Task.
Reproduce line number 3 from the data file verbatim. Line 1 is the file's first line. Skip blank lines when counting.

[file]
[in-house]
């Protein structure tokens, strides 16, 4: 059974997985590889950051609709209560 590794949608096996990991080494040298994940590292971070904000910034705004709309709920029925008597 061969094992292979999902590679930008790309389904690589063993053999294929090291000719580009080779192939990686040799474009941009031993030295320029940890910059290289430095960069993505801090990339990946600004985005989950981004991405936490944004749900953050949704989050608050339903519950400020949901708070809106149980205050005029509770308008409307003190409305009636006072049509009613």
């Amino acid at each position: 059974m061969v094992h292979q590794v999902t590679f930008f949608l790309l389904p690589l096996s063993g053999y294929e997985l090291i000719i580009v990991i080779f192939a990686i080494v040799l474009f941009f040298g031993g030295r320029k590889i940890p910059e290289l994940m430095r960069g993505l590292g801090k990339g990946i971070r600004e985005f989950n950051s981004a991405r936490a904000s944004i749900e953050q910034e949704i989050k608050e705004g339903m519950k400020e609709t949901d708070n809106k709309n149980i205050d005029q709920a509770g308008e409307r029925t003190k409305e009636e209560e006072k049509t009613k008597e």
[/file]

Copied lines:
């Amino acid at each position: 059974m061969v094992h292979q590794v999902t590679f930008f949608l790309l389904p690589l096996s063993g053999y294929e997985l090291i000719i580009v990991i080779f192939a990686i080494v040799l474009f941009f040298g031993g030295r320029k590889i940890p910059e290289l994940m430095r960069g993505l590292g801090k990339g990946i971070r600004e985005f989950n950051s981004a991405r936490a904000s944004i749900e953050q910034e949704i989050k608050e705004g339903m519950k400020e609709t949901d708070n809106k709309n149980i205050d005029q709920a509770g308008e409307r029925t003190k409305e009636e209560e006072k049509t009613k008597e």